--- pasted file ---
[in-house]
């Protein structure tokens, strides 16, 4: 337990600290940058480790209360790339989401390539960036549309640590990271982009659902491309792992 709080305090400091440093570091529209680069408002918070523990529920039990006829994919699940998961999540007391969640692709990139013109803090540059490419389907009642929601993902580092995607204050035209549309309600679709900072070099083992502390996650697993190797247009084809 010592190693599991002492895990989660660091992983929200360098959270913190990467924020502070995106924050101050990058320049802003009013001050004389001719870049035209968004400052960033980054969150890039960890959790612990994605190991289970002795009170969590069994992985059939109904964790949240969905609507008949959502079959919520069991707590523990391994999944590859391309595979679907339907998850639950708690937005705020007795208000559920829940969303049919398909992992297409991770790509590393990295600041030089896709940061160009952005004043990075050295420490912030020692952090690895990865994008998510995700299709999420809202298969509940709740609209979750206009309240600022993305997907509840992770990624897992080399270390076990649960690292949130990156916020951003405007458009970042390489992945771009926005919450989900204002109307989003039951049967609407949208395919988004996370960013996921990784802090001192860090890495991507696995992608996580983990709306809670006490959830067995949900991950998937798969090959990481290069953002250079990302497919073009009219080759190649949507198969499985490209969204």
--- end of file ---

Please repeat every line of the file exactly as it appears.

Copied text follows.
[in-house]
């Protein structure tokens, strides 16, 4: 337990600290940058480790209360790339989401390539960036549309640590990271982009659902491309792992 709080305090400091440093570091529209680069408002918070523990529920039990006829994919699940998961999540007391969640692709990139013109803090540059490419389907009642929601993902580092995607204050035209549309309600679709900072070099083992502390996650697993190797247009084809 010592190693599991002492895990989660660091992983929200360098959270913190990467924020502070995106924050101050990058320049802003009013001050004389001719870049035209968004400052960033980054969150890039960890959790612990994605190991289970002795009170969590069994992985059939109904964790949240969905609507008949959502079959919520069991707590523990391994999944590859391309595979679907339907998850639950708690937005705020007795208000559920829940969303049919398909992992297409991770790509590393990295600041030089896709940061160009952005004043990075050295420490912030020692952090690895990865994008998510995700299709999420809202298969509940709740609209979750206009309240600022993305997907509840992770990624897992080399270390076990649960690292949130990156916020951003405007458009970042390489992945771009926005919450989900204002109307989003039951049967609407949208395919988004996370960013996921990784802090001192860090890495991507696995992608996580983990709306809670006490959830067995949900991950998937798969090959990481290069953002250079990302497919073009009219080759190649949507198969499985490209969204």